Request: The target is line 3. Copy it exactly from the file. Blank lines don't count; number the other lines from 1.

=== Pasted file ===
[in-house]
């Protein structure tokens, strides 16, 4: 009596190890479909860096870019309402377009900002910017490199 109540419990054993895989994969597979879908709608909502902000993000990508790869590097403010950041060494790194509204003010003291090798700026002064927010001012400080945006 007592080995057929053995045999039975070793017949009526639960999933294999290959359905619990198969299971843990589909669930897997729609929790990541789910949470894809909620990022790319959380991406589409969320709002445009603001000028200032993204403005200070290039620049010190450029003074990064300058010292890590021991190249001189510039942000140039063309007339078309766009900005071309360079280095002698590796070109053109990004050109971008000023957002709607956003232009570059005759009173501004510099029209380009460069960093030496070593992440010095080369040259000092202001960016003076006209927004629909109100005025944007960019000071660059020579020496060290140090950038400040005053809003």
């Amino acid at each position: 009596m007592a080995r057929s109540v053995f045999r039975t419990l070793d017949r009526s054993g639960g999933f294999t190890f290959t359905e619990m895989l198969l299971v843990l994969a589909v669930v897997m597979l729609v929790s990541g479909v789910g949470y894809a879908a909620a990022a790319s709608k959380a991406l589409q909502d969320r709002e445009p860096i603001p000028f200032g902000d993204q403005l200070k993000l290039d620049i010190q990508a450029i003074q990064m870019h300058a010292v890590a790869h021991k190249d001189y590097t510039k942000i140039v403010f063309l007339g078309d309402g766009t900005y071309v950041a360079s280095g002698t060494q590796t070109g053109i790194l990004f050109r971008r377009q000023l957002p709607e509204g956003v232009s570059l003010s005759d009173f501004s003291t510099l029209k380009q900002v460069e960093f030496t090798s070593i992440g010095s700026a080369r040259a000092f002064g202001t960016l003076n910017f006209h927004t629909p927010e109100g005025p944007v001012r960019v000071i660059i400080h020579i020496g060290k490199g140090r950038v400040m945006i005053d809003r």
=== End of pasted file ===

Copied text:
């Amino acid at each position: 009596m007592a080995r057929s109540v053995f045999r039975t419990l070793d017949r009526s054993g639960g999933f294999t190890f290959t359905e619990m895989l198969l299971v843990l994969a589909v669930v897997m597979l729609v929790s990541g479909v789910g949470y894809a879908a909620a990022a790319s709608k959380a991406l589409q909502d969320r709002e445009p860096i603001p000028f200032g902000d993204q403005l200070k993000l290039d620049i010190q990508a450029i003074q990064m870019h300058a010292v890590a790869h021991k190249d001189y590097t510039k942000i140039v403010f063309l007339g078309d309402g766009t900005y071309v950041a360079s280095g002698t060494q590796t070109g053109i790194l990004f050109r971008r377009q000023l957002p709607e509204g956003v232009s570059l003010s005759d009173f501004s003291t510099l029209k380009q900002v460069e960093f030496t090798s070593i992440g010095s700026a080369r040259a000092f002064g202001t960016l003076n910017f006209h927004t629909p927010e109100g005025p944007v001012r960019v000071i660059i400080h020579i020496g060290k490199g140090r950038v400040m945006i005053d809003r």